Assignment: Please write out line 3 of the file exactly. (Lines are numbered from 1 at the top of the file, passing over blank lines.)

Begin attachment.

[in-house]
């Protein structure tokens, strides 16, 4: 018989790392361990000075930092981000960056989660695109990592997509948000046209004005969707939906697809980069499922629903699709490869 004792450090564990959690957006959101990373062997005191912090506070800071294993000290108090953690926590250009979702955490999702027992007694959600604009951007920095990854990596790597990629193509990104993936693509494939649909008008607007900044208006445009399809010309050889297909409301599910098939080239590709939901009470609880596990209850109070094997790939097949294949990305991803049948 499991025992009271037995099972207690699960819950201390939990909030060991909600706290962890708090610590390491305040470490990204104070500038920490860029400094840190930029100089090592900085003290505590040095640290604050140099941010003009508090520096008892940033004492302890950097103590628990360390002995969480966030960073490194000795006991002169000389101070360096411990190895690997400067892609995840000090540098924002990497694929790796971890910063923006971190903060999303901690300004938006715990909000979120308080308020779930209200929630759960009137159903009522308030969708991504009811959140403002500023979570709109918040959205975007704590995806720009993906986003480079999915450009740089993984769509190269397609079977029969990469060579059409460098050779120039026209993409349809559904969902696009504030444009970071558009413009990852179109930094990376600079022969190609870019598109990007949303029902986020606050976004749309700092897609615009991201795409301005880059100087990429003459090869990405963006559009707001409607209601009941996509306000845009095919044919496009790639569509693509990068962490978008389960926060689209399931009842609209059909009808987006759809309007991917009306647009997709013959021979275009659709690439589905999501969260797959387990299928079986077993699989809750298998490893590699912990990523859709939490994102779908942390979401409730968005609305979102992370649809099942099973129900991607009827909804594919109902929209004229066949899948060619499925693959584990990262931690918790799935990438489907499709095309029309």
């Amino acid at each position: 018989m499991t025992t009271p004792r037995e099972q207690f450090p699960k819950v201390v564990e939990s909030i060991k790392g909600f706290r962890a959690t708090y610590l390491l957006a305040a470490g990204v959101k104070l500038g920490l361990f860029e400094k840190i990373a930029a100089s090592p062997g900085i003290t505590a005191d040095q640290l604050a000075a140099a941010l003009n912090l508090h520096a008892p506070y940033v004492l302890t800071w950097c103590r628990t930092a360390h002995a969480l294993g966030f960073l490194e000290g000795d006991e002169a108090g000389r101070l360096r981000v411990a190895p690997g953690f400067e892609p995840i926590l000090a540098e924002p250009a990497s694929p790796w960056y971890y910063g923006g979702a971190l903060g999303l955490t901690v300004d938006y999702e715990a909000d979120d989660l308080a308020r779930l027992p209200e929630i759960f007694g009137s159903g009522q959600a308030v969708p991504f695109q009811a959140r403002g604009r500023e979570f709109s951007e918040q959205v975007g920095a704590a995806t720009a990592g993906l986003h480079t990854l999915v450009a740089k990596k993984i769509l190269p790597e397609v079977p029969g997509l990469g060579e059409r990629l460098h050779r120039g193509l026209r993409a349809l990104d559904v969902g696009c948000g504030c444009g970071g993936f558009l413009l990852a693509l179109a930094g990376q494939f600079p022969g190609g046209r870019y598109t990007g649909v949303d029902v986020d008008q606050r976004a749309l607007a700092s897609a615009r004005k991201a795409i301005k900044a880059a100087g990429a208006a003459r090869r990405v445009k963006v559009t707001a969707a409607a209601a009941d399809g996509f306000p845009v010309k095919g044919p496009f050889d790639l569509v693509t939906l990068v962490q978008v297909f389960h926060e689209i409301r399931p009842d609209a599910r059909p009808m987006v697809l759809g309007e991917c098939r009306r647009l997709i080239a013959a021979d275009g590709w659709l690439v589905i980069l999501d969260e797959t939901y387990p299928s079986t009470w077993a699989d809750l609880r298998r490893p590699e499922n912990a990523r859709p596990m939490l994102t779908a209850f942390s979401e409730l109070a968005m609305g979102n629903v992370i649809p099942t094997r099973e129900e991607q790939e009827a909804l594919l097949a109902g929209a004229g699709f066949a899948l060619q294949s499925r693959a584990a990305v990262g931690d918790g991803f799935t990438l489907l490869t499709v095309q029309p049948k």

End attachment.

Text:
């Amino acid at each position: 018989m499991t025992t009271p004792r037995e099972q207690f450090p699960k819950v201390v564990e939990s909030i060991k790392g909600f706290r962890a959690t708090y610590l390491l957006a305040a470490g990204v959101k104070l500038g920490l361990f860029e400094k840190i990373a930029a100089s090592p062997g900085i003290t505590a005191d040095q640290l604050a000075a140099a941010l003009n912090l508090h520096a008892p506070y940033v004492l302890t800071w950097c103590r628990t930092a360390h002995a969480l294993g966030f960073l490194e000290g000795d006991e002169a108090g000389r101070l360096r981000v411990a190895p690997g953690f400067e892609p995840i926590l000090a540098e924002p250009a990497s694929p790796w960056y971890y910063g923006g979702a971190l903060g999303l955490t901690v300004d938006y999702e715990a909000d979120d989660l308080a308020r779930l027992p209200e929630i759960f007694g009137s159903g009522q959600a308030v969708p991504f695109q009811a959140r403002g604009r500023e979570f709109s951007e918040q959205v975007g920095a704590a995806t720009a990592g993906l986003h480079t990854l999915v450009a740089k990596k993984i769509l190269p790597e397609v079977p029969g997509l990469g060579e059409r990629l460098h050779r120039g193509l026209r993409a349809l990104d559904v969902g696009c948000g504030c444009g970071g993936f558009l413009l990852a693509l179109a930094g990376q494939f600079p022969g190609g046209r870019y598109t990007g649909v949303d029902v986020d008008q606050r976004a749309l607007a700092s897609a615009r004005k991201a795409i301005k900044a880059a100087g990429a208006a003459r090869r990405v445009k963006v559009t707001a969707a409607a209601a009941d399809g996509f306000p845009v010309k095919g044919p496009f050889d790639l569509v693509t939906l990068v962490q978008v297909f389960h926060e689209i409301r399931p009842d609209a599910r059909p009808m987006v697809l759809g309007e991917c098939r009306r647009l997709i080239a013959a021979d275009g590709w659709l690439v589905i980069l999501d969260e797959t939901y387990p299928s079986t009470w077993a699989d809750l609880r298998r490893p590699e499922n912990a990523r859709p596990m939490l994102t779908a209850f942390s979401e409730l109070a968005m609305g979102n629903v992370i649809p099942t094997r099973e129900e991607q790939e009827a909804l594919l097949a109902g929209a004229g699709f066949a899948l060619q294949s499925r693959a584990a990305v990262g931690d918790g991803f799935t990438l489907l490869t499709v095309q029309p049948k």